Pain Syndrome (CRPS) Treatment: Desensitization
By Melanie E. Swan, OTR/L
People with CRPS may exhibit abnormal sensation throughout
all or part of the affected area. This often includes increased
sensitivity to stimuli such as touch, pressure, or temperature.
Desensitization can be an effective way to treat hypersensitivity,
especially when used in combination with other medical and/or
What do you mean "desensitization"?
Desensitization is a treatment technique used to modify
how sensitive an area is to particular stimuli. This technique
is utilized to decrease, or normalize, the body's response
to particular sensations.
How does desensitization work?
A desensitization program is designed to provide consistent
stimulus to the affected area for short periods of time, frequently
throughout the day. These small bursts of therapeutic activity
shower the brain with sensory input. The brain responds to
this demand by acclimating to the sensation, thereby gradually
decreasing the body's pain response to the particular stimuli.
In short, your body gets used to it-the stimulus becomes tolerable
and no longer elicits the maximal pain response.
What is used to desensitize an area?
Desensitization involves application of "unpleasant"
stimuli to the hypersensitive area. These stimuli are things
that the body is routinely exposed to and do not elicit a
painful response when presented to non-affected areas of the
body, thus they are not harmful or damaging. The items used
for desensitization vary, depending on what the affected area
interprets as painful. Stimuli may consist of different textures/fabrics,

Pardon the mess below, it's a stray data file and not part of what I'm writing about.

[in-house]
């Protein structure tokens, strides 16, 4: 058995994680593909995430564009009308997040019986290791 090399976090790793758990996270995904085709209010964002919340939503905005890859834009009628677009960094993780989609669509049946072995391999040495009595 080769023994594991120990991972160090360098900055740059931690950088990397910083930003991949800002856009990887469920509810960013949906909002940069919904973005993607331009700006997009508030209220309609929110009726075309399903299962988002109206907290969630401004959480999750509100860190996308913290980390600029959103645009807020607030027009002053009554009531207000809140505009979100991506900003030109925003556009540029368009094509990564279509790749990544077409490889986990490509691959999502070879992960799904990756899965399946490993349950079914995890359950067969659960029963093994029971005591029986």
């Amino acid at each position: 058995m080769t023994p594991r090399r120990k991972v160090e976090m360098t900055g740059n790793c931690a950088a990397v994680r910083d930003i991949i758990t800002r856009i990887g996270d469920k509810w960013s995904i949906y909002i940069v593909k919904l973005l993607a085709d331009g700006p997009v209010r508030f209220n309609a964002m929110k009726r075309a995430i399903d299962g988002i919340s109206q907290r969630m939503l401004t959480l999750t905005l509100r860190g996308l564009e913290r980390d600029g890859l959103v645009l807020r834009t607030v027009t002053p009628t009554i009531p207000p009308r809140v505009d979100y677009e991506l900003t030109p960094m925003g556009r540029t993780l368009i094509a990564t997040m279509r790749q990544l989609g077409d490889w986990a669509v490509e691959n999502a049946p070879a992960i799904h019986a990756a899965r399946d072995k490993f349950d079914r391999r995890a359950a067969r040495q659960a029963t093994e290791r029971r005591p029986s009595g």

light or deep pressure, vibration, heat or cold.
What does a desensitization program consist of?
Desensitization programs progress gradually from stimuli
that produce the least painful response to stimuli that produce
the most painful response. Once the affected area begins to
acclimate to the initial stimulus, the next stimulus is incorporated.
For example a desensitization program may progress from a
very soft material stimulus (ie, silk) to a rougher material
(i.e. wool) or textured fabric (i.e. Velcro). The course of
this progression may take several days to several weeks, depending
on the level of hypersensitivity.
Will desensitization get rid of my pain?
Desensitization may minimize your body's painful response
to various stimuli; however the affected area may still feel
uncomfortable when in contact with particular stimuli. The
goal of desensitization is to inhibit or interrupt the body's
interpretation of routine stimuli as painful. It does not
assure that these stimuli will become pleasant or enjoyable,
but that they will no longer provoke an extreme pain response.
How do I begin a desensitization program?
Speak with your physician or your therapist to determine
if this is an appropriate treatment for you. An Occupational
Therapist or Physical Therapist can develop a desensitization
program that meets your needs.
Updated July 19, 2005